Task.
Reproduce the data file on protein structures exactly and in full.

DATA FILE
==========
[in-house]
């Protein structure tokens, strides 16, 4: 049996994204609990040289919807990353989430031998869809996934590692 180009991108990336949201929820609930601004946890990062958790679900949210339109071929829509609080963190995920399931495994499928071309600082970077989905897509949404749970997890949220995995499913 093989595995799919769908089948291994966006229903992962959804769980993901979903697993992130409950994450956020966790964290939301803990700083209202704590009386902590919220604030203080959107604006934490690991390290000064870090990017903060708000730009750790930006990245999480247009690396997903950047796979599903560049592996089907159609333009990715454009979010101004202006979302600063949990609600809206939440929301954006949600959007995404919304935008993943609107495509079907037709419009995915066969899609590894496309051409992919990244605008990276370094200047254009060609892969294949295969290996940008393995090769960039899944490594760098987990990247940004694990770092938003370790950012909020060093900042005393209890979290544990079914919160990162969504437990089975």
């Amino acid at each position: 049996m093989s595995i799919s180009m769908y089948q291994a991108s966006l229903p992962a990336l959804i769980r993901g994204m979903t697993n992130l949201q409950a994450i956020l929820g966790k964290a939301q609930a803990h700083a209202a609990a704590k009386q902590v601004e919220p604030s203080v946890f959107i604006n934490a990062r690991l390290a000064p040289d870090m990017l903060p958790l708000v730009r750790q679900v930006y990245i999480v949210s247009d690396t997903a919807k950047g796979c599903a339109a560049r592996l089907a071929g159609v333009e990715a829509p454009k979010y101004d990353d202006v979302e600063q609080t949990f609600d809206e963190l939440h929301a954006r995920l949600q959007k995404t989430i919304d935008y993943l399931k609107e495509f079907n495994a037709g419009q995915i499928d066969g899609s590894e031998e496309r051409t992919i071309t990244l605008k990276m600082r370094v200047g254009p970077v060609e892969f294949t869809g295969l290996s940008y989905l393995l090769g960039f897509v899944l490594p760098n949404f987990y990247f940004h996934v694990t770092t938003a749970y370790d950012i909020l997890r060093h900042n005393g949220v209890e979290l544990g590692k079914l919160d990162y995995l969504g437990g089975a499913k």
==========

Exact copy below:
[in-house]
């Protein structure tokens, strides 16, 4: 049996994204609990040289919807990353989430031998869809996934590692 180009991108990336949201929820609930601004946890990062958790679900949210339109071929829509609080963190995920399931495994499928071309600082970077989905897509949404749970997890949220995995499913 093989595995799919769908089948291994966006229903992962959804769980993901979903697993992130409950994450956020966790964290939301803990700083209202704590009386902590919220604030203080959107604006934490690991390290000064870090990017903060708000730009750790930006990245999480247009690396997903950047796979599903560049592996089907159609333009990715454009979010101004202006979302600063949990609600809206939440929301954006949600959007995404919304935008993943609107495509079907037709419009995915066969899609590894496309051409992919990244605008990276370094200047254009060609892969294949295969290996940008393995090769960039899944490594760098987990990247940004694990770092938003370790950012909020060093900042005393209890979290544990079914919160990162969504437990089975």
């Amino acid at each position: 049996m093989s595995i799919s180009m769908y089948q291994a991108s966006l229903p992962a990336l959804i769980r993901g994204m979903t697993n992130l949201q409950a994450i956020l929820g966790k964290a939301q609930a803990h700083a209202a609990a704590k009386q902590v601004e919220p604030s203080v946890f959107i604006n934490a990062r690991l390290a000064p040289d870090m990017l903060p958790l708000v730009r750790q679900v930006y990245i999480v949210s247009d690396t997903a919807k950047g796979c599903a339109a560049r592996l089907a071929g159609v333009e990715a829509p454009k979010y101004d990353d202006v979302e600063q609080t949990f609600d809206e963190l939440h929301a954006r995920l949600q959007k995404t989430i919304d935008y993943l399931k609107e495509f079907n495994a037709g419009q995915i499928d066969g899609s590894e031998e496309r051409t992919i071309t990244l605008k990276m600082r370094v200047g254009p970077v060609e892969f294949t869809g295969l290996s940008y989905l393995l090769g960039f897509v899944l490594p760098n949404f987990y990247f940004h996934v694990t770092t938003a749970y370790d950012i909020l997890r060093h900042n005393g949220v209890e979290l544990g590692k079914l919160d990162y995995l969504g437990g089975a499913k």